C of I bishop backs civil marriage for same-sex couples

Cork-based Paul Colton calls for discussion on blessing of civil marriages in churches

A file photograph of Church of Ireland Bishop of Cork Paul Colton, who has said that he supports the introduction of civil marriage for same-sex couples.

A file photograph of Church of Ireland Bishop of Cork Paul Colton, who has said that he supports the introduction of civil marriage for same-sex couples.

 

A Church of Ireland bishop has publicly supported calls for the introduction of civil marriage for same-sex couples.

The Bishop of Cork Paul Colton said today he hoped the church would one day recognise same-sex marriages in religious ceremonies.

Speaking on BBC Radio Ulster’s Sunday Sequence programme, he said “I certainly support civil same sex marriage.”

He also recognised “that the Church of Ireland’s definition of marriage is for itself and I adhere to that discipline... but that is not to say that everyone must be required to take the Church of Ireland’s view of marriage.”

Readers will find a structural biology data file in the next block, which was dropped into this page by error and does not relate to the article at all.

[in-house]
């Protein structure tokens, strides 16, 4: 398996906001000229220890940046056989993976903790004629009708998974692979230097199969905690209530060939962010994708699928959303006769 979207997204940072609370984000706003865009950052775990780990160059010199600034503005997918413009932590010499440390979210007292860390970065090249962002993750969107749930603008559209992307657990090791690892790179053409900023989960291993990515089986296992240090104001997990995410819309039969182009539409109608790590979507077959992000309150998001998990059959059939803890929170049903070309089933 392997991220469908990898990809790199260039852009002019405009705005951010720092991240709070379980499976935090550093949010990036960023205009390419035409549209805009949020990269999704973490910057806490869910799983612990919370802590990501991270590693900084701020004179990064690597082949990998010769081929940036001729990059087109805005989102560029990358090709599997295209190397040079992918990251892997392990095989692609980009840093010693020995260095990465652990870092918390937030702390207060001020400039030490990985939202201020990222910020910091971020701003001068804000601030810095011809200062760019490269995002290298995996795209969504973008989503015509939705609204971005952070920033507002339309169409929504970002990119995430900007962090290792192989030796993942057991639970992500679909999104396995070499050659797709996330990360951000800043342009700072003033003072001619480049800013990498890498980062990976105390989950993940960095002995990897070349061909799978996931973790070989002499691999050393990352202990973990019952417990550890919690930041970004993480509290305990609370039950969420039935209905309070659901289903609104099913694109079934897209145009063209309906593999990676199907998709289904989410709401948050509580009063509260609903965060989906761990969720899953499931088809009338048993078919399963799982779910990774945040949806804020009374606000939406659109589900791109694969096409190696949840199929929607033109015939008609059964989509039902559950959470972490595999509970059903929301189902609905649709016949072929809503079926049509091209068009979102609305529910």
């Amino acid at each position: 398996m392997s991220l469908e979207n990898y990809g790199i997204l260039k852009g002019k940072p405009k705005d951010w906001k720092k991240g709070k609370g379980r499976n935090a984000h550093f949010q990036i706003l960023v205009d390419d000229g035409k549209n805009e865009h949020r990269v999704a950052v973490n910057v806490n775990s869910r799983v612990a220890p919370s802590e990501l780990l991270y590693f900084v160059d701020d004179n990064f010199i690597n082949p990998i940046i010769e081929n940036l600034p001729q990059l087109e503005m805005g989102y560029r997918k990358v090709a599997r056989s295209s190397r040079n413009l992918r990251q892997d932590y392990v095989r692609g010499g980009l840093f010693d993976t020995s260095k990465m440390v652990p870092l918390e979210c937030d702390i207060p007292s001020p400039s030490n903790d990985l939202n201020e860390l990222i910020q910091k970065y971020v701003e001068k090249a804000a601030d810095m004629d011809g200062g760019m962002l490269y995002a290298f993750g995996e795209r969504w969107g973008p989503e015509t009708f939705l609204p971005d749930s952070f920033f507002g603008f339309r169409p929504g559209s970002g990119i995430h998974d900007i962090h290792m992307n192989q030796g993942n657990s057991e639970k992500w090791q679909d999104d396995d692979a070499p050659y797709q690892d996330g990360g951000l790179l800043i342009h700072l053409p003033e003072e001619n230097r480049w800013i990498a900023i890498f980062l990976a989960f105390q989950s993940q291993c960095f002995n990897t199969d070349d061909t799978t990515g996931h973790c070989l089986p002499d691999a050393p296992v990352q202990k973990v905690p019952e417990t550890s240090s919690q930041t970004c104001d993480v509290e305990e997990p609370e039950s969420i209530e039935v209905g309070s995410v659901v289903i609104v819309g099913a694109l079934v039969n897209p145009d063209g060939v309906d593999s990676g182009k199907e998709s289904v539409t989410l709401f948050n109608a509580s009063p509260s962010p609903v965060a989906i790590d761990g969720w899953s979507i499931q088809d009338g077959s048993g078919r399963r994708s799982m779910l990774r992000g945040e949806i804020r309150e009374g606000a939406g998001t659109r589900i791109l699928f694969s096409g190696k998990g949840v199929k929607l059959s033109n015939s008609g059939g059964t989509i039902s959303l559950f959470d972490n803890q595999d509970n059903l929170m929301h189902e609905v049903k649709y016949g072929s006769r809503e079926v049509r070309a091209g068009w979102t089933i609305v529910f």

Bishop Colton added that “having said that I’m also among those in the Church, and perhaps we’re only a minority, albeit a significant one, that long to see the day when we can have a discussion - as we’ve had discussions over the years on all sorts of other issues about the nature of marriage - with a view, ultimately, at least to the blessing of same sex couples following civil unions if not to their marriage in church as is happening in other parts of the Anglican Communion.”

Speaking in Cork last Monday, at the launch of LGBT Awareness Week, Bishop Colton said he was “deeply conscious of how generously gracious and open your invitation to me, a Church leader, is in including me today as your guest of honour. Not gracious in the sense of courteous and kind, but more in the religious sense of grace – your invitation to me is undeserved; it is an unmerited favour.”

He continued “it is gracious because, whatever about my personal views and solidarity as an individual to gay and lesbian people, it is undeniable that I am part of a religion, and indeed institution, that all too often, over the centuries, has caused deep hurt and tangible damage to gay and lesbian people.”

Bishop Colton’s comments, last Monday and today,have been welcomed by the Church of Ireland’s LGBT affirming group, Changing Attitude Ireland.

Its chairman Dr Richard O’Leary said today: “The bishop’s acknowledgement of the hurt that the church has inflicted on its gay and lesbian members is greatly appreciated especially as it comes on the day we are holding services to mark the International Day Against Homophobia and Transphobia”.